Planetary scientists monitoring Mars through the newly arrived Mars Express orbiter are reporting the presence of methane in the martian atmosphere. If true, either the planet is releasing methane trapped since its formation, perhaps through previously undetected volcanic eruptions or hot springs, or there is life on Mars.
The reported detection of methane is based on early observations by the Planetary Fourier Spectrometer (PFS) onboard Mars Express. The instrument is run by Vittorio Formisano of the Institute of Physics and Interplanetary Space in Rome and his team. The PFS records the infrared radiation emitted by molecules of atmospheric gas; each molecule emits at a combination of wavelengths unique to its structure.
At a press conference in Paris held earlier this month, Formisano reported finding spectral emissions of methane around a wavelength of 3.3 micrometers. "We have seen methane on Mars," he tells Science. "A very little amount, but the result is clear." Even the apparent concentration of 10.5 parts per billion "is extremely interesting from a scientific point of view," he says, "because you need a source for methane." Otherwise, any methane in the martian atmosphere would be destroyed by solar radiation within a few hundred years.
Either of the two possible sources for martian methane would be noteworthy. It could be oozing out of the interior of the planet through erupting or even quiescent volcanoes, or through hot springs. No sign of such ongoing activity has turned up yet in remote sensing from orbit, although Mars apparently erupted lavas as it cooled into the geologically recent past (Science, 4 August 2000, p. 714).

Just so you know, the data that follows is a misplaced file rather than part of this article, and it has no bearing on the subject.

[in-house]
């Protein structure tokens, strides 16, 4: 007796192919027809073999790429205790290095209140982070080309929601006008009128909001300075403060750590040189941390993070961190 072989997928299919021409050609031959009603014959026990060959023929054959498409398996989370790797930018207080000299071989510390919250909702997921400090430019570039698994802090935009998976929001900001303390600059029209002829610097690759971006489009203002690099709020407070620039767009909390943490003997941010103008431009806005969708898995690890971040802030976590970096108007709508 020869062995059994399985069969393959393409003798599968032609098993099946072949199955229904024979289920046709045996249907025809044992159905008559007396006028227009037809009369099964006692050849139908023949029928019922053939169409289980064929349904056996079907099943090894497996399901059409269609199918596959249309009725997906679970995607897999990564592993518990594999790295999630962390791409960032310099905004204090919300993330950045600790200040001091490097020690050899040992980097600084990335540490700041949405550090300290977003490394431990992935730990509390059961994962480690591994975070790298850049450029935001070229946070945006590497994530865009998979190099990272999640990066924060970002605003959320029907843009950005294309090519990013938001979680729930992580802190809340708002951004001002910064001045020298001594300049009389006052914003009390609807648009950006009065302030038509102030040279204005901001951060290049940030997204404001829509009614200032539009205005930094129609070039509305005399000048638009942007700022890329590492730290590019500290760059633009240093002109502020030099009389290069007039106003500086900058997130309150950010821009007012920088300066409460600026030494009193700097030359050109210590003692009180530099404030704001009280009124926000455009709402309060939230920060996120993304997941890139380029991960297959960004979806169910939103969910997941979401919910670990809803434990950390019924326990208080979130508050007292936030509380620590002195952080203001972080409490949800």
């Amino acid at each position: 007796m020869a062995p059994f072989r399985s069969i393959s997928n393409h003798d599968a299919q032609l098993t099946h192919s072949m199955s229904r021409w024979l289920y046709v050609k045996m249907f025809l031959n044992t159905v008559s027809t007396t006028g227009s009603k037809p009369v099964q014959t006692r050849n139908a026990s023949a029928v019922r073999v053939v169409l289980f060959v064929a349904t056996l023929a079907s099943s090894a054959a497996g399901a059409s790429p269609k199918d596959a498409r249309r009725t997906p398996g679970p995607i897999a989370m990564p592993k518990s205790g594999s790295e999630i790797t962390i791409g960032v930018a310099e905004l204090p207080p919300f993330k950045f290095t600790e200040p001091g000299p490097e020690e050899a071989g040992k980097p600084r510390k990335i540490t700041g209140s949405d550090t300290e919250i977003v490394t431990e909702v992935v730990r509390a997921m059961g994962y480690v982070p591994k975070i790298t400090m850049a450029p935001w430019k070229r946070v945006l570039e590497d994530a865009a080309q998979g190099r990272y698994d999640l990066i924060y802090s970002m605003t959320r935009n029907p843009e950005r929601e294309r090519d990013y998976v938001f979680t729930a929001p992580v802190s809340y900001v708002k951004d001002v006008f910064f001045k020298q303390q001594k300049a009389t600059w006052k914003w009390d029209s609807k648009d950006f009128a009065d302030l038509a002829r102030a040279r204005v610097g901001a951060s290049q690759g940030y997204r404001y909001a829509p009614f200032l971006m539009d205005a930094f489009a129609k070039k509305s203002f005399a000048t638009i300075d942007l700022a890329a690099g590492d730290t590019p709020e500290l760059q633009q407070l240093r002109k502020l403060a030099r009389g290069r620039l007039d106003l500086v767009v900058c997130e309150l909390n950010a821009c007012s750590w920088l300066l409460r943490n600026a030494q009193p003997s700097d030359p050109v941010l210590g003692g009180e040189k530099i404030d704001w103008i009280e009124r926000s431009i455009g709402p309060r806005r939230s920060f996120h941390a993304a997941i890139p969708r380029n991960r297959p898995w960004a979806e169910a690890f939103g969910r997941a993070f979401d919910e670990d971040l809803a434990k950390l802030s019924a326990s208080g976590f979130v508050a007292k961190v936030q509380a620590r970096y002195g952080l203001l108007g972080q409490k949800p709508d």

The other possibility is the Holy Grail and World Cup of astrobiology combined. Bacteria could be living somewhere deep beneath the surface, perhaps chewing on the rock and spewing methane as a byproduct. "I have no reason to exclude one origin or the other," says Formisano. "I can only say we see methane."
Seeing may be believing, but not everyone sees the same molecule in the wiggles and squiggles of a spectrum. "I'm not saying they're wrong," says spectroscopist Michael Mumma of NASA's Goddard Space Flight Center in Greenbelt, Maryland, "but it bears additional confirmation.
That could come soon. Mumma and his colleagues hope to corroborate their reported detection last fall of a methane emission in infrared spectra recorded by ground-based telescopes. And spectroscopist Vladimir Krasnopolsky of the Catholic University of America in Washington, D.C., and his colleagues will report at next month's European Geosciences Union meeting their own detection of methane on Mars. Widely accepted positive results would then create a scramble to identify the source as either bugs or just hot rocks.
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